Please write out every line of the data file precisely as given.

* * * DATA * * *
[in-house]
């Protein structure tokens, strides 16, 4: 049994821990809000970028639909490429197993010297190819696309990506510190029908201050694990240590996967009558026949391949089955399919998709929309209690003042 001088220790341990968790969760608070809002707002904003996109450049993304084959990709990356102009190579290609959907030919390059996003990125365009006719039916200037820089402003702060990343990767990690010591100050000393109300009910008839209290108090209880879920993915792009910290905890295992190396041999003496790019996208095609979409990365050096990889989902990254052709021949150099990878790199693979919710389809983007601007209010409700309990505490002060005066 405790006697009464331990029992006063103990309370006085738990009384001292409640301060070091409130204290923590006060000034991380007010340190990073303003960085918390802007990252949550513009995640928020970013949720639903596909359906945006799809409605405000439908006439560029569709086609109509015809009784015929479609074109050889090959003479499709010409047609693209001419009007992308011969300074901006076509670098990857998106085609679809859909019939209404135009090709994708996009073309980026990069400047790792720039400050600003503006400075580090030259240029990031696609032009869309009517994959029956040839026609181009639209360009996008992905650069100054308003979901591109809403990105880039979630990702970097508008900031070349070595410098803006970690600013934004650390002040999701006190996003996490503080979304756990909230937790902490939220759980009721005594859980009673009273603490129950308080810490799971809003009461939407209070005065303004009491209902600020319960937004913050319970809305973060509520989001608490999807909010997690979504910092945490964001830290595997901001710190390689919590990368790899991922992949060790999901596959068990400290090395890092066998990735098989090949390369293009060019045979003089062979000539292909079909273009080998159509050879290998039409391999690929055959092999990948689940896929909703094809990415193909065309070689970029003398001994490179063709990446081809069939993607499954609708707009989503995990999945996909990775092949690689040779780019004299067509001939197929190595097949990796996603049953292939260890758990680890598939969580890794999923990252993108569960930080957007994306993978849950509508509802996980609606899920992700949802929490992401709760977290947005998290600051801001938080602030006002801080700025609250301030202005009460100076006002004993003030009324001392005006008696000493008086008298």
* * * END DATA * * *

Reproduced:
[in-house]
């Protein structure tokens, strides 16, 4: 049994821990809000970028639909490429197993010297190819696309990506510190029908201050694990240590996967009558026949391949089955399919998709929309209690003042 001088220790341990968790969760608070809002707002904003996109450049993304084959990709990356102009190579290609959907030919390059996003990125365009006719039916200037820089402003702060990343990767990690010591100050000393109300009910008839209290108090209880879920993915792009910290905890295992190396041999003496790019996208095609979409990365050096990889989902990254052709021949150099990878790199693979919710389809983007601007209010409700309990505490002060005066 405790006697009464331990029992006063103990309370006085738990009384001292409640301060070091409130204290923590006060000034991380007010340190990073303003960085918390802007990252949550513009995640928020970013949720639903596909359906945006799809409605405000439908006439560029569709086609109509015809009784015929479609074109050889090959003479499709010409047609693209001419009007992308011969300074901006076509670098990857998106085609679809859909019939209404135009090709994708996009073309980026990069400047790792720039400050600003503006400075580090030259240029990031696609032009869309009517994959029956040839026609181009639209360009996008992905650069100054308003979901591109809403990105880039979630990702970097508008900031070349070595410098803006970690600013934004650390002040999701006190996003996490503080979304756990909230937790902490939220759980009721005594859980009673009273603490129950308080810490799971809003009461939407209070005065303004009491209902600020319960937004913050319970809305973060509520989001608490999807909010997690979504910092945490964001830290595997901001710190390689919590990368790899991922992949060790999901596959068990400290090395890092066998990735098989090949390369293009060019045979003089062979000539292909079909273009080998159509050879290998039409391999690929055959092999990948689940896929909703094809990415193909065309070689970029003398001994490179063709990446081809069939993607499954609708707009989503995990999945996909990775092949690689040779780019004299067509001939197929190595097949990796996603049953292939260890758990680890598939969580890794999923990252993108569960930080957007994306993978849950509508509802996980609606899920992700949802929490992401709760977290947005998290600051801001938080602030006002801080700025609250301030202005009460100076006002004993003030009324001392005006008696000493008086008298």